“Energy flows where attention goes” is a profound piece of wisdom, handed down from the Hawaiian Kahuna lineage. But understanding what to do with that is subtle. A blunt reading of it would conclude that the best course of action is then to pay attention to everything that is ‘positive’ and healthy, and what we desire to experience. The light.
However, what then happens to all that shadow material you have in the cellar? Your toxic resentments, hidden violence, lonely ghosts, abandoned sorrows, gnawing anxieties? Shadow stuff doesn’t go away just because you ignore it. The disowned parts of you have to be reclaimed, welcomed even, and integrated. That way their buried energy becomes fuel for your creative life. (This, of course, is profound wisdom handed down from many lineages, but most famously from Carl Jung.)
So where lies the overlap, the synthesis, of these two pearls of wisdom?
In my experience we don’t have to go looking for shadow material. Although we might choose to devote some time to it specifically, aware that we need to unearth something without being quite sure what it is, often enough our unintegrated ghosts will rise up to haunt us unbidden. We’ll get upset by something that someone said or did, or we find ourselves afraid beyond the call of any real danger. We stumble through some of our days off-centre, nothing flowing smoothly, without quite knowing why.
That’s when it’s time to turn our attention into the dark deliberately, and let our energy flow there. Give attention to that which is troubling you. Then, as it becomes energised it will rise up for expression, release and integration, the ‘evolution cycle’ that ZeroOne is based around.
Movement is a great way to enter into this evolutionary cycle, though you could use voice, visual arts, writing, breathwork. Movement is particularly effective because your shadow material exists as chronic tension or gridlocked energy in your body. Entering into movement, with the intention of focussing on your shadow, allows that which you are unconscious of to arise. You may have some inkling of what’s going on, a vague sense of unease, but staying open-minded and curious, willing to see or experience that which you do not know yet, will create the space for fruitful practice.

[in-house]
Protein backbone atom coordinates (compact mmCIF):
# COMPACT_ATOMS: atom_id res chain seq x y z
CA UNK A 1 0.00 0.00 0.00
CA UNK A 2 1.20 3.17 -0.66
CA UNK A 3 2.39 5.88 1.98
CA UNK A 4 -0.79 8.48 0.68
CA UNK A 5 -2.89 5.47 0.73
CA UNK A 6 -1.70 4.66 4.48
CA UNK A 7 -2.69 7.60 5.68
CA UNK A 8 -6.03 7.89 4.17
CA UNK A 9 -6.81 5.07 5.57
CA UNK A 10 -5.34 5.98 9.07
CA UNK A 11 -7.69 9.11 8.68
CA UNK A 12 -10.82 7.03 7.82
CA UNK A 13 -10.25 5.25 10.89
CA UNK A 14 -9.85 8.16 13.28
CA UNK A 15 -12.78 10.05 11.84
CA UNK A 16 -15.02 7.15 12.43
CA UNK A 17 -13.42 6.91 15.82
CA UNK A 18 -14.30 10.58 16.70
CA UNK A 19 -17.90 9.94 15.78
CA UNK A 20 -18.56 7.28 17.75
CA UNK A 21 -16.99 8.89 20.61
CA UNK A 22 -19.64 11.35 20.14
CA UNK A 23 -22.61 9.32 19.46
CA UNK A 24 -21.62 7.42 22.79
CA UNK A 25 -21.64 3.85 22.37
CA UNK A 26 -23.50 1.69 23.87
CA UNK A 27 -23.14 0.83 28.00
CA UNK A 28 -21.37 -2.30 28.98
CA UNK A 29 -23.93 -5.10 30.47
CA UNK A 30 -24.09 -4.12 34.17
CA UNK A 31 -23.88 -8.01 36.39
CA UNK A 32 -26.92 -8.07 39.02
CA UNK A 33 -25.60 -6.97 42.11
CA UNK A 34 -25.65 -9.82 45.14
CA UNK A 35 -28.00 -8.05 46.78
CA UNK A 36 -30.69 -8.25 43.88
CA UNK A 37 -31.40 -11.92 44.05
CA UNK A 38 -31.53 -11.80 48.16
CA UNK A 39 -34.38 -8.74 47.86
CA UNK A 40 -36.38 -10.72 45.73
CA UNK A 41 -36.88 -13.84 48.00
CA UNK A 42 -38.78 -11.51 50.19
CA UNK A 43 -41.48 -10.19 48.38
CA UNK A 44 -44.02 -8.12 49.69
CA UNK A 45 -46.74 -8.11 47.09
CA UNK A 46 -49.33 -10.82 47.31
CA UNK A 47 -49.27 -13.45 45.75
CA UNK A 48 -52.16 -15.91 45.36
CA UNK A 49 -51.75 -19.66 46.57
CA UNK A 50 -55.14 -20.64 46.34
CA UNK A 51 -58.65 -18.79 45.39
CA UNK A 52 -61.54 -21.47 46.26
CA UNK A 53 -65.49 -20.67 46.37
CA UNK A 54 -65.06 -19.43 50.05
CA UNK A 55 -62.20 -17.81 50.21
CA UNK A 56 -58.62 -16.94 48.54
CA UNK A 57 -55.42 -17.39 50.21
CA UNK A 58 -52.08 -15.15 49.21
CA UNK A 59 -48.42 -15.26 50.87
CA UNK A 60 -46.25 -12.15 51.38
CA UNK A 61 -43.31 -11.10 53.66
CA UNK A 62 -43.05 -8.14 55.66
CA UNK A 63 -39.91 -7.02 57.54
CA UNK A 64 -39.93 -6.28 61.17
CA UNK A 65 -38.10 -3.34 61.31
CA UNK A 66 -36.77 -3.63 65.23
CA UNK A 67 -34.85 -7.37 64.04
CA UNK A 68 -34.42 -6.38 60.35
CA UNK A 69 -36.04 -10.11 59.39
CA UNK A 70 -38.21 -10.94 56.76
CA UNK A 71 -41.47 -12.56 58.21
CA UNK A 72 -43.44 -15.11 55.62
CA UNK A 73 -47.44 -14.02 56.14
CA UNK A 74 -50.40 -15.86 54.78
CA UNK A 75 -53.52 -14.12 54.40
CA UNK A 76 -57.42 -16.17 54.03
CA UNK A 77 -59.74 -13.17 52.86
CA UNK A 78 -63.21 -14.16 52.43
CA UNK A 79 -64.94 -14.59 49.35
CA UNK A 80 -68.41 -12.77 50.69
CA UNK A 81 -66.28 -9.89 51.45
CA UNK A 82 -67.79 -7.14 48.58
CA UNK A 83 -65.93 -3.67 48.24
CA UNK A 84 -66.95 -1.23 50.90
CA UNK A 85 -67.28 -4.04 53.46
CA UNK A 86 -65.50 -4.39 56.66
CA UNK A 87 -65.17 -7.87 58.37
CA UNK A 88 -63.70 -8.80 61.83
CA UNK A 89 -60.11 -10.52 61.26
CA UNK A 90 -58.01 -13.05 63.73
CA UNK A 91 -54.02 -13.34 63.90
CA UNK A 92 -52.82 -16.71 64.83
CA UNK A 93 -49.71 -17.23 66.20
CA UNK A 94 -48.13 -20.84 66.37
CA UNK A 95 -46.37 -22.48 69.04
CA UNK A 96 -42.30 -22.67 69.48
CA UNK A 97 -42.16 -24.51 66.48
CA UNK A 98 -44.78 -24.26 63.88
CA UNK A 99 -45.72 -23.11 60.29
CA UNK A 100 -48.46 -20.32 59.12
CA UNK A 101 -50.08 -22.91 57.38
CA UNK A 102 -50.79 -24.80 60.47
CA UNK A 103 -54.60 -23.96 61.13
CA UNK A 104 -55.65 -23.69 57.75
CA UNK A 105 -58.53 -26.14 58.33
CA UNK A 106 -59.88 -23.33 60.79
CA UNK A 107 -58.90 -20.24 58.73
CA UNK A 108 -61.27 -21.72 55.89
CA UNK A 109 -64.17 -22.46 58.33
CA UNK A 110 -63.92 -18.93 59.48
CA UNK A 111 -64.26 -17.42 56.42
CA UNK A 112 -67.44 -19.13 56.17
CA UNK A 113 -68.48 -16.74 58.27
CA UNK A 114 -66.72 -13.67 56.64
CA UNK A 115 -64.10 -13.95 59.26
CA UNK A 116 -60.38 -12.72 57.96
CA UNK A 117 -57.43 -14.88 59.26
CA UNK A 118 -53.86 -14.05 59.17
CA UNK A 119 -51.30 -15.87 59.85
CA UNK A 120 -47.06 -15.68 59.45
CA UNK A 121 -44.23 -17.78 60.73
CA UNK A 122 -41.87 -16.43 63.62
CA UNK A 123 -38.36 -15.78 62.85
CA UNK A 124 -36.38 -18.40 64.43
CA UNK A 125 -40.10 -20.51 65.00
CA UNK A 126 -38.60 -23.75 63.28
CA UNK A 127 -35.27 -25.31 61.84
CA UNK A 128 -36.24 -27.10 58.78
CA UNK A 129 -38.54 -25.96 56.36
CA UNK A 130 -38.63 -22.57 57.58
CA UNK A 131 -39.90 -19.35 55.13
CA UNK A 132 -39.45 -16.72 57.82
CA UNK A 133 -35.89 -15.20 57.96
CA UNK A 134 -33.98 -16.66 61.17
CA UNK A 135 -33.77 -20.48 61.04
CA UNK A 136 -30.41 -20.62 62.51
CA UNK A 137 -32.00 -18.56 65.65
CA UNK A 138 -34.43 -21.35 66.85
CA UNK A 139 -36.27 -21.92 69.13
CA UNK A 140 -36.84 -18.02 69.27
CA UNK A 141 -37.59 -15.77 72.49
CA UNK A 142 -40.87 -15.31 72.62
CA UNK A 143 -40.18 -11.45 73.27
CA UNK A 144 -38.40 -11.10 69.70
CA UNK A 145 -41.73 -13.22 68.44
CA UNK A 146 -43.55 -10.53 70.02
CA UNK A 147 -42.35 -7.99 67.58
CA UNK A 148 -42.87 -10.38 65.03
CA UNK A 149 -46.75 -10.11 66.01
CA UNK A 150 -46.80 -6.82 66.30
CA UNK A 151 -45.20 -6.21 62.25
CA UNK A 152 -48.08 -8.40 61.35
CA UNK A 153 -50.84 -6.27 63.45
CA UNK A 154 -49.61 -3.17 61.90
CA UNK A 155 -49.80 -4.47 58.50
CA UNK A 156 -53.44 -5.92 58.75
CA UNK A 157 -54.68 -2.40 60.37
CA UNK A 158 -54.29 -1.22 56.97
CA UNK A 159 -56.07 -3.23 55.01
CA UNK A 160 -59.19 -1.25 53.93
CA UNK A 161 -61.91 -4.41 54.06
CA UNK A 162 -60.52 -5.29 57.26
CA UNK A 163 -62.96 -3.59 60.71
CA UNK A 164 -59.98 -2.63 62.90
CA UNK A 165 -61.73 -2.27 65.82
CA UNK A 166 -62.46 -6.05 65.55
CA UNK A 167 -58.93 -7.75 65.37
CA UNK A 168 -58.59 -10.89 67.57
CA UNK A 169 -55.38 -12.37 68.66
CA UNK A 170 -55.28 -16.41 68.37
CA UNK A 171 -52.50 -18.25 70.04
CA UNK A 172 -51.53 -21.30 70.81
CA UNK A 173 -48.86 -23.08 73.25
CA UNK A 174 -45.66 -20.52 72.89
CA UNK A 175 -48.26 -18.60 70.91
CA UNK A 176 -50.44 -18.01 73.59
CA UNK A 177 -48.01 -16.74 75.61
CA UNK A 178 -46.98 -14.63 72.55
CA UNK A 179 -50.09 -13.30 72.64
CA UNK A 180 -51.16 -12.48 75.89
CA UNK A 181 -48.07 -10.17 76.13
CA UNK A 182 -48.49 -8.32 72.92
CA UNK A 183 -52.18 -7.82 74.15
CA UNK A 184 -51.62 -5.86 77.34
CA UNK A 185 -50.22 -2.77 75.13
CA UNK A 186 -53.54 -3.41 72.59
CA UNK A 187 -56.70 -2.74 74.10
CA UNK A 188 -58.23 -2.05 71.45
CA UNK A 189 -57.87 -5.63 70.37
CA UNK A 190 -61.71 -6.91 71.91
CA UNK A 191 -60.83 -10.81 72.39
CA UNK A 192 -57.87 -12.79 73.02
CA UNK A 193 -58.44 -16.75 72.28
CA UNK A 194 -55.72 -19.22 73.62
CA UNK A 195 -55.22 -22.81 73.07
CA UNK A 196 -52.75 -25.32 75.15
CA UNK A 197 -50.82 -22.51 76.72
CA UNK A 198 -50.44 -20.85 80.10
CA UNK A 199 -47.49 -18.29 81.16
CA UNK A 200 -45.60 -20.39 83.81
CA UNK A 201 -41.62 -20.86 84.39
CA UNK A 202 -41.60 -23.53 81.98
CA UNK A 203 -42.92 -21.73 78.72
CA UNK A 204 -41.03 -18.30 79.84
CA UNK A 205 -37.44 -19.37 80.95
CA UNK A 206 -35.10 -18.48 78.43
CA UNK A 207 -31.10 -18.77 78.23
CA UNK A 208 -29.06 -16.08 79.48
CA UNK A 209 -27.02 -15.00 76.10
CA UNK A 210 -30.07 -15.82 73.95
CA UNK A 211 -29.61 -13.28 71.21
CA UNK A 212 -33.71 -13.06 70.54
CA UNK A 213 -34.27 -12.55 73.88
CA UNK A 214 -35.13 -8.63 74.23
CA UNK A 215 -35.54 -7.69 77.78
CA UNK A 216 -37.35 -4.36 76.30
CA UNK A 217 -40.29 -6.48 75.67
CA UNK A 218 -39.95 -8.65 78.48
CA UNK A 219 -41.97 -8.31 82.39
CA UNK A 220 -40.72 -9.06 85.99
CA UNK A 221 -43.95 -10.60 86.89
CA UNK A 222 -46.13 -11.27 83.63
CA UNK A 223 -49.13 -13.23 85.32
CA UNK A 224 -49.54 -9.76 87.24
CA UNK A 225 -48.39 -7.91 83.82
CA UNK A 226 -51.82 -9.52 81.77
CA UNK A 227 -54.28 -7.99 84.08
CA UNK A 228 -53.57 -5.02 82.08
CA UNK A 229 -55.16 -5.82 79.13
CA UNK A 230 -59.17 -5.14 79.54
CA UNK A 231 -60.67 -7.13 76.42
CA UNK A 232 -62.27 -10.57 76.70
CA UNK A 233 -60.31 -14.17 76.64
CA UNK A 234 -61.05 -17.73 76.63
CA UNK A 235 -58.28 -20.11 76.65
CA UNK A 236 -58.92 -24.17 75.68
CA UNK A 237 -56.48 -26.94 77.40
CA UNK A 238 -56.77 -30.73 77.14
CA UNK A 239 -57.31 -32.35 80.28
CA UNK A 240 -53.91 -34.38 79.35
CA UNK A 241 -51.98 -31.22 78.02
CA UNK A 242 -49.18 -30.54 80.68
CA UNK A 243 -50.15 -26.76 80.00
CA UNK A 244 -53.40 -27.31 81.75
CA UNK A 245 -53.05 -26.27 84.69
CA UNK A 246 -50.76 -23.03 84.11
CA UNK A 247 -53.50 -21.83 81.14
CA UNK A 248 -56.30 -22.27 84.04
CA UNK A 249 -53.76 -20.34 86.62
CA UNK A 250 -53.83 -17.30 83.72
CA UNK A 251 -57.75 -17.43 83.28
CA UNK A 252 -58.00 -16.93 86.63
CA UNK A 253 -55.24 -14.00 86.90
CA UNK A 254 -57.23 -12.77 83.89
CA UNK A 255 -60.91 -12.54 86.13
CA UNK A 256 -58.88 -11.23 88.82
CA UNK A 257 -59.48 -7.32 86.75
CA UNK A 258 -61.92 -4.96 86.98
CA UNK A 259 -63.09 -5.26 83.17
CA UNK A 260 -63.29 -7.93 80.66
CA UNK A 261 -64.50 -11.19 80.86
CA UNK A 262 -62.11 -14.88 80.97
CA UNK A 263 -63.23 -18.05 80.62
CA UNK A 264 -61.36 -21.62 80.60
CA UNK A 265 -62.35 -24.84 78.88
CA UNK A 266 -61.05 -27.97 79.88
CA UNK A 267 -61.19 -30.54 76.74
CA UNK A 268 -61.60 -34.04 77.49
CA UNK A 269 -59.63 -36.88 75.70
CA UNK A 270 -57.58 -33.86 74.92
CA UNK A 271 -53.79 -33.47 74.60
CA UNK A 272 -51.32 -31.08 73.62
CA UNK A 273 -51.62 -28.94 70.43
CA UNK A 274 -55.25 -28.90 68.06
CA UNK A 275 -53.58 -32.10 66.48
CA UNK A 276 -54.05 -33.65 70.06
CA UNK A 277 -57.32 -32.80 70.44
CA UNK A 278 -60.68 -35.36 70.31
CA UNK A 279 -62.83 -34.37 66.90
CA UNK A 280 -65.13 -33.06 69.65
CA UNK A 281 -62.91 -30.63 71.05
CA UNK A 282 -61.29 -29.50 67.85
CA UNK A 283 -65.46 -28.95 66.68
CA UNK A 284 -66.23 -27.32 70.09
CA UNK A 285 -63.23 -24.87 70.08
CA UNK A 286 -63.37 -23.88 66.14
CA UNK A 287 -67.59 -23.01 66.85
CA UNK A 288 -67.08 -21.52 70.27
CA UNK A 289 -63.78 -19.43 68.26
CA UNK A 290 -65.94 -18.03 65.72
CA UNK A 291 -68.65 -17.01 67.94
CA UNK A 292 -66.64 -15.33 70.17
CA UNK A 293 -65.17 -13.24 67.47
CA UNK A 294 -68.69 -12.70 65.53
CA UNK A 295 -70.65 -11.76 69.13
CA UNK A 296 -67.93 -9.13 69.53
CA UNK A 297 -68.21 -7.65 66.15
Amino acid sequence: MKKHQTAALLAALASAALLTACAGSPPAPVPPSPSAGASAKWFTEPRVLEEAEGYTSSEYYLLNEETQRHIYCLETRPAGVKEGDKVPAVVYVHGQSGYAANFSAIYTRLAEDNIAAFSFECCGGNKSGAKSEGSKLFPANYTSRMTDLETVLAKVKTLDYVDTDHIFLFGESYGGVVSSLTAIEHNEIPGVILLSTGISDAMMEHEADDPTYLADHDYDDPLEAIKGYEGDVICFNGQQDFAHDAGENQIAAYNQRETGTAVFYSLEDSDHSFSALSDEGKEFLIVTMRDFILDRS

1. Be clear about your intention. Maybe write it down or speak it out loud. Turn off the phone, clear some space and time. Light a candle if that feels good for you. I’d suggest not using music, so you’re free to follow what arises in the moment without being shaped by something outside of you.
2. Being aware of your body and your breath, begin to move, turning your attention inwards, inviting whatever is underground but ready for growth and integration, to come up.
3. At some point you’ll feel your energy start to change. This could be in the form of becoming more physically energetic, or more emotional, or even getting very tired. Whatever it is, use your movement to embody and express your feeling state.
4. Let this expression build, giving yourself to the process completely and allowing your body to release whatever it’s been holding. Don’t try to save yourself from any discomfort. Surrender. If it’s difficult, cry out aloud, writhe around, hit cushions, or whatever else works for you. Let it take as long as it takes.
5. There will come a time where you feel the intensity start to loosen. You’re in the integration phase: go with it. Allow change to happen. Stay open-minded and creative, constantly living the question “What’s true now?” through your body, your breath, your movement.
6. Don’t rush to finish. Give time for movement to become very subtle, or stop altogether for a while then start again. Listen for what you need, bearing in mind that the integration of this experience may actually take hours or even days. Hot bath? Walk outside? Healthy food or warm drink? Time to write in your journal or read a good novel? Talk to a friend? Snooze on the sofa?
7. If you feel like you’ve gone out of your depth, get some help. I’m available for individual coaching sessions, or you could find a good therapist or bodyworker. We all need other people sometimes.
There’s a lot of bad news out there, clamouring for your attention. On the other hand, within yourself, and within the people you meet, there’s an astonishing blossoming of life. Maybe even like never before.
Practice using your attention consciously. It’s the most fundamental power you have. Attention is the simplest form of loving. Choose wisely.